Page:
Friday, August 19, 2011

Local Travels: What's Cooking Uncle Sam? @ NARA

This week I was invited to the National Archives to go on a special tour of the exhibit, “What’s Cooking, Uncle Sam? The Government’s Effect on the American Diet.”  



It is a fantastic exhibit; I already want to go back.

This temporary exhibit follows the history of government intervention in the American food supply and diet from seed explorers to the demise of the Food Pyramid. 

Some of my favorite highlights:

The Meyer Lemon. Did you ever stop and think about why the Meyer Lemon is called the Meyer Lemon? After Frank Meyer, the seed explorer, of course. From the early beginnings of this country the government would send explorers around the world looking for seeds and plants to bring back and experiment in our soil and climate.  Fred Meyer, who transversed the world mostly on foot, brought back this lovely lemon from China in 1908.

Black Market Margarine.  Margarine was a cheap alternative to butter created in France in the 1870s. The butter/dairy industry in the US feeling threaten, pressured Congress to pass the Federal Margarine Act of 1886. This led to strict regulations on the packaging and selling of margarine, which led to higher prices which, obviously led to a black market . . . for margarine. People were actually arrested and sent to federal prisons for selling . . . margarine.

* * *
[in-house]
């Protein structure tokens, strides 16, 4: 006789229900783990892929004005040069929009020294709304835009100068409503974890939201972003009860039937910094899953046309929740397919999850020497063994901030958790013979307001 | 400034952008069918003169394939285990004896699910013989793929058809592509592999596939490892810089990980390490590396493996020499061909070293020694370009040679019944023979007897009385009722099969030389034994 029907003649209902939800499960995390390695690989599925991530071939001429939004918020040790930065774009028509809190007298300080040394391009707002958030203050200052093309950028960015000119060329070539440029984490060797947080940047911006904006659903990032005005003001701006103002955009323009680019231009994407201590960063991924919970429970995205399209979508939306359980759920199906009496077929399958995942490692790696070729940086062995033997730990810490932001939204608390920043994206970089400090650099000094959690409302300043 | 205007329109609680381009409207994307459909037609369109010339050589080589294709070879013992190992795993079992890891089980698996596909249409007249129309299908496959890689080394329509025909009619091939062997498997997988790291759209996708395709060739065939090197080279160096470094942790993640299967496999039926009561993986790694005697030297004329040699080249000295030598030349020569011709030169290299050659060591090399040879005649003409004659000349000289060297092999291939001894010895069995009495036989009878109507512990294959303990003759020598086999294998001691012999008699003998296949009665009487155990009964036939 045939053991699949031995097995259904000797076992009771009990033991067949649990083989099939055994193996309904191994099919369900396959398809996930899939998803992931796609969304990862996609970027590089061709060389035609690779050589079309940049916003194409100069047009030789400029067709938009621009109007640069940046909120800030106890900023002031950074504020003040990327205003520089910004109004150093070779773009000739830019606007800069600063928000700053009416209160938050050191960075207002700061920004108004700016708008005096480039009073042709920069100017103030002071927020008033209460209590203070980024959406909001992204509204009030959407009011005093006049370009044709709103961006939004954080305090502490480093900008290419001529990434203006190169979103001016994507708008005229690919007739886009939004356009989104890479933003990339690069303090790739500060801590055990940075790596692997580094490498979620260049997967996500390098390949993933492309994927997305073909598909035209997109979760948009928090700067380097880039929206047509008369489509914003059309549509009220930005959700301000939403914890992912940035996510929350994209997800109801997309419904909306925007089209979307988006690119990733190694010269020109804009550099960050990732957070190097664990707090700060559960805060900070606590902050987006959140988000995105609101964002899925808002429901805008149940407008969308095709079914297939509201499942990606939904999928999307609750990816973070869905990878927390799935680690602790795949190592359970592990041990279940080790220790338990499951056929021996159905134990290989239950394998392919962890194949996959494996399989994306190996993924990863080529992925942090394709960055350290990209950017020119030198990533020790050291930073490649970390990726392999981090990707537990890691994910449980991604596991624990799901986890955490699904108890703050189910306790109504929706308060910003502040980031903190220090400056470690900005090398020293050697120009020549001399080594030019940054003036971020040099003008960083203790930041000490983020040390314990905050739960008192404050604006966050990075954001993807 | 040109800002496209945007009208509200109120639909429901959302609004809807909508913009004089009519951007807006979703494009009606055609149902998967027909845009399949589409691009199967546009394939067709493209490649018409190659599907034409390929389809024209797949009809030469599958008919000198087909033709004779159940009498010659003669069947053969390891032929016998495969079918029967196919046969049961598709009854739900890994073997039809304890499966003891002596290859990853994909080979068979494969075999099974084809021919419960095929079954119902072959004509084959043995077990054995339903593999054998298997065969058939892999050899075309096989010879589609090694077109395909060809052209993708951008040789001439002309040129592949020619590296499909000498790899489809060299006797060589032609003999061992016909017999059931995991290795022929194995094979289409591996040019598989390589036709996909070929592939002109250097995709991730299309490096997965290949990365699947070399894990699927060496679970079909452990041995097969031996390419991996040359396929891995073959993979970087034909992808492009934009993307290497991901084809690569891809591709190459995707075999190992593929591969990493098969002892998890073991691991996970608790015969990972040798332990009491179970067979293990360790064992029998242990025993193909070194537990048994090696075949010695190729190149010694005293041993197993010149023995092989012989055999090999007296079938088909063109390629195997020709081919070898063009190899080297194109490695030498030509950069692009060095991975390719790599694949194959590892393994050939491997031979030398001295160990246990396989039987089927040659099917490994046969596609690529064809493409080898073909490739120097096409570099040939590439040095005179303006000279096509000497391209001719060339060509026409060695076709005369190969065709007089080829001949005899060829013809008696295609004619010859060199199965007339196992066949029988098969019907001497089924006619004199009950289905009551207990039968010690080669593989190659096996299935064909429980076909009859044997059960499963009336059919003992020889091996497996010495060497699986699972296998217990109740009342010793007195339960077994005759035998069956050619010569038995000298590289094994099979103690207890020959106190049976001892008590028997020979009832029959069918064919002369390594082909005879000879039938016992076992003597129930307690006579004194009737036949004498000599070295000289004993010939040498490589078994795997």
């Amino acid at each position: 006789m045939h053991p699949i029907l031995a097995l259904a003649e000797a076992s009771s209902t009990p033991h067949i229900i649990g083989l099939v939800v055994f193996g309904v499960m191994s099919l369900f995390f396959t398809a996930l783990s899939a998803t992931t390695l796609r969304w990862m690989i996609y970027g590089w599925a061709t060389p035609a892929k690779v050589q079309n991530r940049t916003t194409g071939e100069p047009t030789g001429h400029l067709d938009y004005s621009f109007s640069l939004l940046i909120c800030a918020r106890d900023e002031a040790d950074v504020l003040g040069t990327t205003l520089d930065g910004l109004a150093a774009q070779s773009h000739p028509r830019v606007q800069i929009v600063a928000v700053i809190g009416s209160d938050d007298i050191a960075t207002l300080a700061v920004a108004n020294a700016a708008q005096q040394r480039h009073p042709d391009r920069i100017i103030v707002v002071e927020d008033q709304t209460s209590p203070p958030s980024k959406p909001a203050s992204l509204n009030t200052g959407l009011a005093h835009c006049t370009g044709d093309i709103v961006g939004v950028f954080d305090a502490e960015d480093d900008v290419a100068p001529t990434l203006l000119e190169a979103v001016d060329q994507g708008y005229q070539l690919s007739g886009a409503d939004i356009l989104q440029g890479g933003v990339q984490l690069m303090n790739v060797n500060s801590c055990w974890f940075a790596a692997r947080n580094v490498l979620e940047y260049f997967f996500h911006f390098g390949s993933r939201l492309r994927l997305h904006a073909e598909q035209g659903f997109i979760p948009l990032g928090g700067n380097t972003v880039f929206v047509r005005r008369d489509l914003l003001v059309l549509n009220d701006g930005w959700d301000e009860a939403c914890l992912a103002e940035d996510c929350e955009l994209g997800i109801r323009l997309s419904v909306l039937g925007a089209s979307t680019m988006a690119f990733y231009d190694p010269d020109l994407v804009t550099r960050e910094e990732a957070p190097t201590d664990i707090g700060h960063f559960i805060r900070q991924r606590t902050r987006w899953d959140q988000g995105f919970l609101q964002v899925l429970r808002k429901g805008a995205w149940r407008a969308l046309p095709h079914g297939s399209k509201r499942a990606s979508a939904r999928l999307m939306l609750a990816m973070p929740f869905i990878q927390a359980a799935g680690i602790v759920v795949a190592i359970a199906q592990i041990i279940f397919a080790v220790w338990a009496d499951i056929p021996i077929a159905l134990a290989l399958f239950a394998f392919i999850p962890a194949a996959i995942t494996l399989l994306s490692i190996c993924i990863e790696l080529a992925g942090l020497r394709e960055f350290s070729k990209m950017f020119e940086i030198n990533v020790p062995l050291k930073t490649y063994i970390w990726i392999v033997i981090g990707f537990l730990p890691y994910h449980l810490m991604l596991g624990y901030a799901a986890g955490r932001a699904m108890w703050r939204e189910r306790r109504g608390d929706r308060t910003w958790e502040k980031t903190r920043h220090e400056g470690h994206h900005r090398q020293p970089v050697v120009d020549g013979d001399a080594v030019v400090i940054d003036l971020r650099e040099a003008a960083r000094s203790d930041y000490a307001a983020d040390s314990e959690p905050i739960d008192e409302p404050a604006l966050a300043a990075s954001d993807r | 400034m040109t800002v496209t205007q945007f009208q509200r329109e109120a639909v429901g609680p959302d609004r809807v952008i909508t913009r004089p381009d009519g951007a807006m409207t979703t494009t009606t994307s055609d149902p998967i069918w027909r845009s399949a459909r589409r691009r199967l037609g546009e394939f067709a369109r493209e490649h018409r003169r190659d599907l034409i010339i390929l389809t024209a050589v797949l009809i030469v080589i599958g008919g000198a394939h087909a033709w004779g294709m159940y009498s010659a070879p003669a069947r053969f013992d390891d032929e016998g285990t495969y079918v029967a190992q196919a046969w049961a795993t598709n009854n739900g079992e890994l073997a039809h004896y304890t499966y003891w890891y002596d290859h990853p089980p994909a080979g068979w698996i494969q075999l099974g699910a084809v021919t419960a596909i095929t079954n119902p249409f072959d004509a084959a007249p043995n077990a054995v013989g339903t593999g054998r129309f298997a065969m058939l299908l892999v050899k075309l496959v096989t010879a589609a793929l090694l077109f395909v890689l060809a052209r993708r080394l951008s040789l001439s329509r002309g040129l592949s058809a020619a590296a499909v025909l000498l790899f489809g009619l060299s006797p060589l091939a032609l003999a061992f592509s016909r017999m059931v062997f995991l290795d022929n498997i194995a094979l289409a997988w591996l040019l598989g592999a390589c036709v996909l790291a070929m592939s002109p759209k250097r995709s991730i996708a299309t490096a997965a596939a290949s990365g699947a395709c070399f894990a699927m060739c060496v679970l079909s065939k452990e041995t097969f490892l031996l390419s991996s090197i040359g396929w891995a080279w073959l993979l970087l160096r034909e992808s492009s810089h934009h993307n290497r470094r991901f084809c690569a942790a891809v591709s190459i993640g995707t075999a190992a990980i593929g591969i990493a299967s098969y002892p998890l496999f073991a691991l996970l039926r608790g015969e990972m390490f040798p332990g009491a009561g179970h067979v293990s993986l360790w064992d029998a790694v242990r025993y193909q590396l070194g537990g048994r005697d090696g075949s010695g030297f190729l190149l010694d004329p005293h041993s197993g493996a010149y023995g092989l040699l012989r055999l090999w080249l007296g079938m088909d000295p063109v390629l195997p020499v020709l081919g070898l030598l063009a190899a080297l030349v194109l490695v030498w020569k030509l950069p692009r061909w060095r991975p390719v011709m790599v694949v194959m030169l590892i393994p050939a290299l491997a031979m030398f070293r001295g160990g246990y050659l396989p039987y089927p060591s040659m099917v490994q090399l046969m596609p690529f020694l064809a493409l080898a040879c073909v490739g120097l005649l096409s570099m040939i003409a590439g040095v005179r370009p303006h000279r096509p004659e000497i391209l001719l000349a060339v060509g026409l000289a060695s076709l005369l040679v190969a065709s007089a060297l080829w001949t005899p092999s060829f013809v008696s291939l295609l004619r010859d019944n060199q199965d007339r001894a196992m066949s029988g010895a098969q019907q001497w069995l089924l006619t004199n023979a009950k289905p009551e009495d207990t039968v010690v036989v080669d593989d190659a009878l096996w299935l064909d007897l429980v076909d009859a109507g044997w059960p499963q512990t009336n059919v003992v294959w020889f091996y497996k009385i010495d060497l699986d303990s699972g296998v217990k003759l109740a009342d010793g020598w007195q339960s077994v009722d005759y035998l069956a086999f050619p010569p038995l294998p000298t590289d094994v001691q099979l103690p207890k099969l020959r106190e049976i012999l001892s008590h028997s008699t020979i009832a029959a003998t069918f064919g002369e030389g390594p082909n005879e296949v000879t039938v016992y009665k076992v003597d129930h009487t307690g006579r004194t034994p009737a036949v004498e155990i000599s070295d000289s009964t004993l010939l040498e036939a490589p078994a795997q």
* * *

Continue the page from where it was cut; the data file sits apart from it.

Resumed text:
Pete Seeger singing about the Great Depression. Enough said.

Pure Food.  We have all read The Jungle, we all have same idea how bad the factories were at the turn of the century, but not until you see notes by actual food adulteration investigators, do you realize how horrific it really was. 

Getting Your ABCs. Nutrition is a relative new science. For a long time, people thought that if you just got enough food, no matter what kind of food, then that was healthy. In a country that battles with over indulgence, it is hard to remember that there was time where malnutrition was a huge issue. 

 This exhibit does a fantastic job tracing the history of the idea eating a balanced diet of different kinds of foods, and these new things called vitamins.  Can believe that a donut company actually marketed their donuts as “Vitamin donuts,” for pep and vigor! (Why don’t we use the word “pep” anymore? We should, it is a great word. ). Actually with all the claims that companies make now, that probably isn’t that much of a surprise.

For the Troops. I learned lots of fun facts about food during wartime (even way back to the Revolutionary War): Condensed milk was introduced during the Civil War, and during World War I, the Food Administration under Herbert Hoover promoted the idea of “Meatless Mondays.” And you thought it was a new trend!

And last, but definitely not least,

Queen Elizabeth makes her own scones. She sent the recipe to President Eisenhower.

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